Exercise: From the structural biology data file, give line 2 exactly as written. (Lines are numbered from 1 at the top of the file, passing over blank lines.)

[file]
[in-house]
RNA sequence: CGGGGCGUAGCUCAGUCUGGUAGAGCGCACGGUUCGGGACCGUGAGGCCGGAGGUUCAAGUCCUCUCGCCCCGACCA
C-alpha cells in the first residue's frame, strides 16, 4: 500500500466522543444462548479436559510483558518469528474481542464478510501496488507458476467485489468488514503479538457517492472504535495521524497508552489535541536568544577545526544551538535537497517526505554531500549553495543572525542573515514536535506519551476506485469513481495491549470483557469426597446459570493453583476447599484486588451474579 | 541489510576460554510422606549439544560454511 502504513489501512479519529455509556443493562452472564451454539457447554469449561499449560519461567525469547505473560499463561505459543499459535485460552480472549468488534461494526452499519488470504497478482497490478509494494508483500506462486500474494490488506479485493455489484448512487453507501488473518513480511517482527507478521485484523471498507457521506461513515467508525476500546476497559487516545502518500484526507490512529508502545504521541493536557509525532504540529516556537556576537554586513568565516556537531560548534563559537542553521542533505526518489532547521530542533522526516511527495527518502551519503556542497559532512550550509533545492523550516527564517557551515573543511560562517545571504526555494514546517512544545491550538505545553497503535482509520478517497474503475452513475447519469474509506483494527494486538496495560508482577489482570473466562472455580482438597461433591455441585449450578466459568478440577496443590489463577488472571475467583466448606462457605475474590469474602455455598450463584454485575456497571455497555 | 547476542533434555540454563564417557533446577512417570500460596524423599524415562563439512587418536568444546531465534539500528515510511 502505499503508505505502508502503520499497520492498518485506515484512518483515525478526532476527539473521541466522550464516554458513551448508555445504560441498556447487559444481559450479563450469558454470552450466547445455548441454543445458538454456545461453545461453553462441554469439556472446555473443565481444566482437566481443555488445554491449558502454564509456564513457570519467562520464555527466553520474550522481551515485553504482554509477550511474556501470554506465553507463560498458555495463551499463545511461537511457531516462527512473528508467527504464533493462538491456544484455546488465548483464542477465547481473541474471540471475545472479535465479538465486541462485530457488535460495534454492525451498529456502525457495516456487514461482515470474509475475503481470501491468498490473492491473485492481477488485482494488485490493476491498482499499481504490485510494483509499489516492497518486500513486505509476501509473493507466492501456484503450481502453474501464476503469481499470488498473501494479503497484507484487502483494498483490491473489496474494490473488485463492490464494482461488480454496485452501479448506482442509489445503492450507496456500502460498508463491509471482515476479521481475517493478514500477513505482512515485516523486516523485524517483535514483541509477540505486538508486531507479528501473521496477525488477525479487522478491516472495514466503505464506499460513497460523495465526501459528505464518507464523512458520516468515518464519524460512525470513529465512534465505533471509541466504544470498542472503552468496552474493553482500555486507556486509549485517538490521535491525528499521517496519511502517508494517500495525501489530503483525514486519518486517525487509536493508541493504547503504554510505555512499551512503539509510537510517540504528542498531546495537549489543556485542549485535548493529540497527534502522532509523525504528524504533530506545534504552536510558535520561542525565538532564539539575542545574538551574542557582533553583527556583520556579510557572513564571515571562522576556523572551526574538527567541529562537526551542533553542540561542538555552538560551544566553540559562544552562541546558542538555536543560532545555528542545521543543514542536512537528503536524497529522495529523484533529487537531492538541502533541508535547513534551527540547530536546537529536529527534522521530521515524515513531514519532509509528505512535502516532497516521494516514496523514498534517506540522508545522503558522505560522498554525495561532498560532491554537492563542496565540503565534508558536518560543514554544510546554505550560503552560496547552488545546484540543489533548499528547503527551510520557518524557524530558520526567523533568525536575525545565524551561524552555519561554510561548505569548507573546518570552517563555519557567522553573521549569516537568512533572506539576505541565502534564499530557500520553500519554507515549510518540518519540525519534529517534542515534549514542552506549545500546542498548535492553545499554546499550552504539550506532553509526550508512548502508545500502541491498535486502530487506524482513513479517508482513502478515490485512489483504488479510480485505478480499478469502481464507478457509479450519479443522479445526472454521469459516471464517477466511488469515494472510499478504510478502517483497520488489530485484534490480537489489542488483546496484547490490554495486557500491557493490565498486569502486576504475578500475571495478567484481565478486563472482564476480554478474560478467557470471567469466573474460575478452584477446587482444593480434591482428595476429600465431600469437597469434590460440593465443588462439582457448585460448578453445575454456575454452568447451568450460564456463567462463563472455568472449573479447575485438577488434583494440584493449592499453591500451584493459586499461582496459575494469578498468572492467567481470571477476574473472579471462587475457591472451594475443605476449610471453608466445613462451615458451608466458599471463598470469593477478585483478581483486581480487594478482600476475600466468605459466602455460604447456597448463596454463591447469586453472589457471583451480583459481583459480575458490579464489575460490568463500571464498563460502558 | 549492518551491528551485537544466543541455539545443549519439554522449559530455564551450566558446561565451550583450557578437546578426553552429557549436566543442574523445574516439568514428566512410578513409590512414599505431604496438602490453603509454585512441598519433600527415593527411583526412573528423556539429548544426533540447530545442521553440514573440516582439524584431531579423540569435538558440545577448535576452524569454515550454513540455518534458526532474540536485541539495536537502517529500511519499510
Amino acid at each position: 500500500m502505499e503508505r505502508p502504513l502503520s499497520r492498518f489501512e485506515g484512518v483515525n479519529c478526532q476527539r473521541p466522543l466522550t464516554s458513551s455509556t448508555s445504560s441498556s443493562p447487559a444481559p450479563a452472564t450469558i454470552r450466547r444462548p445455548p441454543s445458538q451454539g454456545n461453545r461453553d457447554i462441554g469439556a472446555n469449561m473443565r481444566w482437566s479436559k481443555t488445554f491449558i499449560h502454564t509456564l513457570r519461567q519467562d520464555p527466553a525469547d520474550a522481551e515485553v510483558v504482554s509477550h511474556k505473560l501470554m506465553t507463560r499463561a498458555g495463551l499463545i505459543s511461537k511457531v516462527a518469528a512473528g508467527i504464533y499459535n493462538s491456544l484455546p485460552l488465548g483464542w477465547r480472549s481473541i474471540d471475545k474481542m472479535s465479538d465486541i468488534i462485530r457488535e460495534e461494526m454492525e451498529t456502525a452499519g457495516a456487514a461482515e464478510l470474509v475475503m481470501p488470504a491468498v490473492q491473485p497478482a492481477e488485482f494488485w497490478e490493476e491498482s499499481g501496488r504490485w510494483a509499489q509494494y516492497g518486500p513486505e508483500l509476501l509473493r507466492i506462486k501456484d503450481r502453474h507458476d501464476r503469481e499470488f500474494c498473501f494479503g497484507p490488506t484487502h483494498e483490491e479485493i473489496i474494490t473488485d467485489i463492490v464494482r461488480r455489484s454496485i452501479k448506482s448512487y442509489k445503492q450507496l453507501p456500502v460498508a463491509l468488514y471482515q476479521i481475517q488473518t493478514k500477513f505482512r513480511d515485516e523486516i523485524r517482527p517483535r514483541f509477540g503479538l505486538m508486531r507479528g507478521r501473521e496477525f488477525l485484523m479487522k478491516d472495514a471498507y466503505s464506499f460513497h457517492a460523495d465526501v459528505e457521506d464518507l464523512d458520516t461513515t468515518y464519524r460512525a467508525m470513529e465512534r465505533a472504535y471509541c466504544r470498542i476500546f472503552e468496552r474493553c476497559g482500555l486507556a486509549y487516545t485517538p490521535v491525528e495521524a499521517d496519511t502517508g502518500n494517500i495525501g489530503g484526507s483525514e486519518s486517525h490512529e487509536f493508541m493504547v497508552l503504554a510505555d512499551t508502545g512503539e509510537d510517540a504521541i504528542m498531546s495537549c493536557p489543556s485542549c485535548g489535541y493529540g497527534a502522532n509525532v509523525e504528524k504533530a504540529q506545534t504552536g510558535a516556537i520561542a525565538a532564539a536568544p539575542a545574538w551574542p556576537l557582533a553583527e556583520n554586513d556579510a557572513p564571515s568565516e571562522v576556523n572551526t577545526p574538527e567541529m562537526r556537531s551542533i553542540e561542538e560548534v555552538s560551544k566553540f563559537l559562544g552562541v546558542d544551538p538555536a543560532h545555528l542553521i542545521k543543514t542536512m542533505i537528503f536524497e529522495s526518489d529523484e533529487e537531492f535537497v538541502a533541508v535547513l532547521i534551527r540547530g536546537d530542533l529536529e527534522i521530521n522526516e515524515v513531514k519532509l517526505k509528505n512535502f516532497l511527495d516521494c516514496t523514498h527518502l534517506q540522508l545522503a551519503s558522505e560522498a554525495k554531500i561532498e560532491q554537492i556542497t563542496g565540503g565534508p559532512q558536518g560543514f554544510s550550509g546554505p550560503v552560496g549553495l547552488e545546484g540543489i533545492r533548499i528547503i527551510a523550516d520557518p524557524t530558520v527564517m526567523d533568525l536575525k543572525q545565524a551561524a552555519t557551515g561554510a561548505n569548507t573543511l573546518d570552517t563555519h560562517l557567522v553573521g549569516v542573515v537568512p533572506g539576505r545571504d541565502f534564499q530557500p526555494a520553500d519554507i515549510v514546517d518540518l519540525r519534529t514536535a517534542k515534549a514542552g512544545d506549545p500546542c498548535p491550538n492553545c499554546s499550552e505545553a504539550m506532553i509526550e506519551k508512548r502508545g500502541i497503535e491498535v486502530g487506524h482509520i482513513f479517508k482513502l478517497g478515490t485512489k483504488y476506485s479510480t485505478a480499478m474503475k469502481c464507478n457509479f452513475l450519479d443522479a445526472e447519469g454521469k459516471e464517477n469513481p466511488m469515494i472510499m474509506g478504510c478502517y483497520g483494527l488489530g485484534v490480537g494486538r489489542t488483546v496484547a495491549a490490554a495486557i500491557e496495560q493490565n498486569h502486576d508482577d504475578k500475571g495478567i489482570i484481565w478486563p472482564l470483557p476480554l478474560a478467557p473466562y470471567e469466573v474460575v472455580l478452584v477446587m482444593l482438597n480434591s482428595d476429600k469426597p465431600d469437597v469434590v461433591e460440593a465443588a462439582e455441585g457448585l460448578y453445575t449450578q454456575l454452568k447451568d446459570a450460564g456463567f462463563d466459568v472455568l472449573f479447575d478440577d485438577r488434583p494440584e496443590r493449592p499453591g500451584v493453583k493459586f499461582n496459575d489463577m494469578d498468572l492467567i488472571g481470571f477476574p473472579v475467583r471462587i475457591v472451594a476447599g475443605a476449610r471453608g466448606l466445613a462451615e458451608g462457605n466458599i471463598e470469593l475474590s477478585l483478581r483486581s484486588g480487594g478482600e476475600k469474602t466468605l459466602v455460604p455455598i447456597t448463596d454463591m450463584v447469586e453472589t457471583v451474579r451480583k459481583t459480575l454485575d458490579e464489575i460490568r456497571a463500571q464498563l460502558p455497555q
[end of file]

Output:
RNA sequence: CGGGGCGUAGCUCAGUCUGGUAGAGCGCACGGUUCGGGACCGUGAGGCCGGAGGUUCAAGUCCUCUCGCCCCGACCA